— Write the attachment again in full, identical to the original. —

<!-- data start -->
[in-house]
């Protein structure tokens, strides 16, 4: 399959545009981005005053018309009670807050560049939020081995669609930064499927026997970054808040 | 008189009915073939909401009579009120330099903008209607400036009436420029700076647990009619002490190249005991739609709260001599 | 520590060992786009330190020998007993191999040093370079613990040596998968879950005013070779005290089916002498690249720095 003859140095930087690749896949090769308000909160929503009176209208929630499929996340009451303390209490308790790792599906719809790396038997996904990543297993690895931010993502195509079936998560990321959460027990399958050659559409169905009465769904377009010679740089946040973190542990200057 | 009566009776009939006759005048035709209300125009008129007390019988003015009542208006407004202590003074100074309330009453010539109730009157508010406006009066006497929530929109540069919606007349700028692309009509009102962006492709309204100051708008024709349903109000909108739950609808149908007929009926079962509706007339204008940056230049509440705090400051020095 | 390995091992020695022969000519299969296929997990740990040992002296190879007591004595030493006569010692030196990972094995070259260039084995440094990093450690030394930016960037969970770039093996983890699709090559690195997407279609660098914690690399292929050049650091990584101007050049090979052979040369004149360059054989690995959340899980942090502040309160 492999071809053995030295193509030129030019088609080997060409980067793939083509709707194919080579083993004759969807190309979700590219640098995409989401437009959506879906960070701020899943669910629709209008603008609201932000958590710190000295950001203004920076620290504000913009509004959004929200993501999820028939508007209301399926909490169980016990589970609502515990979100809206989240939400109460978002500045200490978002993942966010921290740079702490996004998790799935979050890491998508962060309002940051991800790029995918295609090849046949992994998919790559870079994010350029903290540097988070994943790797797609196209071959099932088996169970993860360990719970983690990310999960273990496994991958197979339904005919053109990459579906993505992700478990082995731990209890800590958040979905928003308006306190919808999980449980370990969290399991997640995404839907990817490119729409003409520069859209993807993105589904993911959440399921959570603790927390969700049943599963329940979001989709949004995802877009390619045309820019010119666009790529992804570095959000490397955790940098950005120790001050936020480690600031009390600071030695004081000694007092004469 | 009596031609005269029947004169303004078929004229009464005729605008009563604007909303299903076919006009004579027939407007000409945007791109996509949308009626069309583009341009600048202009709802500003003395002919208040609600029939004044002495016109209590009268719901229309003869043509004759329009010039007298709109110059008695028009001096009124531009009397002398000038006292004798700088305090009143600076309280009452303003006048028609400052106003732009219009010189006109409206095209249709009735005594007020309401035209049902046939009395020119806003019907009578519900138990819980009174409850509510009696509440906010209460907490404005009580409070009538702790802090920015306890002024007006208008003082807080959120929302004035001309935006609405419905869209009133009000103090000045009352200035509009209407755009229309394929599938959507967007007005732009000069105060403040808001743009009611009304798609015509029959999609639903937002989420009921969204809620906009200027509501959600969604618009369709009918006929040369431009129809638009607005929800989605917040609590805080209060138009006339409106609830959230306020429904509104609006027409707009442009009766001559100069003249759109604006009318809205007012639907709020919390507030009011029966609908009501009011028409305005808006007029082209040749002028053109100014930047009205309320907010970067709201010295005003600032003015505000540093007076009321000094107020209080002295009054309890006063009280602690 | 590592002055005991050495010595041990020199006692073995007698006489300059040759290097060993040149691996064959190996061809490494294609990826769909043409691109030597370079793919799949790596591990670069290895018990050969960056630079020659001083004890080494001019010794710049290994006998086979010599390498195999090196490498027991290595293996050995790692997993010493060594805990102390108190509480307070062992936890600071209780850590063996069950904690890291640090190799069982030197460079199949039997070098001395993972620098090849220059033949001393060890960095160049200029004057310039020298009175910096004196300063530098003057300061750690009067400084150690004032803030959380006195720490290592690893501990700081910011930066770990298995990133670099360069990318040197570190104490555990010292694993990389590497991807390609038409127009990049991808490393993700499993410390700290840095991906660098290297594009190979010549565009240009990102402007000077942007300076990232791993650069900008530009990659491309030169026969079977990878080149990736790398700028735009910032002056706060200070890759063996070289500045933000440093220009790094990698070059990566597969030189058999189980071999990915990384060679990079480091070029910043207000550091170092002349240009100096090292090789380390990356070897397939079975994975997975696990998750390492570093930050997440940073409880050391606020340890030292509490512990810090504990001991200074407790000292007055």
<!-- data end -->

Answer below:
[in-house]
């Protein structure tokens, strides 16, 4: 399959545009981005005053018309009670807050560049939020081995669609930064499927026997970054808040 | 008189009915073939909401009579009120330099903008209607400036009436420029700076647990009619002490190249005991739609709260001599 | 520590060992786009330190020998007993191999040093370079613990040596998968879950005013070779005290089916002498690249720095 003859140095930087690749896949090769308000909160929503009176209208929630499929996340009451303390209490308790790792599906719809790396038997996904990543297993690895931010993502195509079936998560990321959460027990399958050659559409169905009465769904377009010679740089946040973190542990200057 | 009566009776009939006759005048035709209300125009008129007390019988003015009542208006407004202590003074100074309330009453010539109730009157508010406006009066006497929530929109540069919606007349700028692309009509009102962006492709309204100051708008024709349903109000909108739950609808149908007929009926079962509706007339204008940056230049509440705090400051020095 | 390995091992020695022969000519299969296929997990740990040992002296190879007591004595030493006569010692030196990972094995070259260039084995440094990093450690030394930016960037969970770039093996983890699709090559690195997407279609660098914690690399292929050049650091990584101007050049090979052979040369004149360059054989690995959340899980942090502040309160 492999071809053995030295193509030129030019088609080997060409980067793939083509709707194919080579083993004759969807190309979700590219640098995409989401437009959506879906960070701020899943669910629709209008603008609201932000958590710190000295950001203004920076620290504000913009509004959004929200993501999820028939508007209301399926909490169980016990589970609502515990979100809206989240939400109460978002500045200490978002993942966010921290740079702490996004998790799935979050890491998508962060309002940051991800790029995918295609090849046949992994998919790559870079994010350029903290540097988070994943790797797609196209071959099932088996169970993860360990719970983690990310999960273990496994991958197979339904005919053109990459579906993505992700478990082995731990209890800590958040979905928003308006306190919808999980449980370990969290399991997640995404839907990817490119729409003409520069859209993807993105589904993911959440399921959570603790927390969700049943599963329940979001989709949004995802877009390619045309820019010119666009790529992804570095959000490397955790940098950005120790001050936020480690600031009390600071030695004081000694007092004469 | 009596031609005269029947004169303004078929004229009464005729605008009563604007909303299903076919006009004579027939407007000409945007791109996509949308009626069309583009341009600048202009709802500003003395002919208040609600029939004044002495016109209590009268719901229309003869043509004759329009010039007298709109110059008695028009001096009124531009009397002398000038006292004798700088305090009143600076309280009452303003006048028609400052106003732009219009010189006109409206095209249709009735005594007020309401035209049902046939009395020119806003019907009578519900138990819980009174409850509510009696509440906010209460907490404005009580409070009538702790802090920015306890002024007006208008003082807080959120929302004035001309935006609405419905869209009133009000103090000045009352200035509009209407755009229309394929599938959507967007007005732009000069105060403040808001743009009611009304798609015509029959999609639903937002989420009921969204809620906009200027509501959600969604618009369709009918006929040369431009129809638009607005929800989605917040609590805080209060138009006339409106609830959230306020429904509104609006027409707009442009009766001559100069003249759109604006009318809205007012639907709020919390507030009011029966609908009501009011028409305005808006007029082209040749002028053109100014930047009205309320907010970067709201010295005003600032003015505000540093007076009321000094107020209080002295009054309890006063009280602690 | 590592002055005991050495010595041990020199006692073995007698006489300059040759290097060993040149691996064959190996061809490494294609990826769909043409691109030597370079793919799949790596591990670069290895018990050969960056630079020659001083004890080494001019010794710049290994006998086979010599390498195999090196490498027991290595293996050995790692997993010493060594805990102390108190509480307070062992936890600071209780850590063996069950904690890291640090190799069982030197460079199949039997070098001395993972620098090849220059033949001393060890960095160049200029004057310039020298009175910096004196300063530098003057300061750690009067400084150690004032803030959380006195720490290592690893501990700081910011930066770990298995990133670099360069990318040197570190104490555990010292694993990389590497991807390609038409127009990049991808490393993700499993410390700290840095991906660098290297594009190979010549565009240009990102402007000077942007300076990232791993650069900008530009990659491309030169026969079977990878080149990736790398700028735009910032002056706060200070890759063996070289500045933000440093220009790094990698070059990566597969030189058999189980071999990915990384060679990079480091070029910043207000550091170092002349240009100096090292090789380390990356070897397939079975994975997975696990998750390492570093930050997440940073409880050391606020340890030292509490512990810090504990001991200074407790000292007055």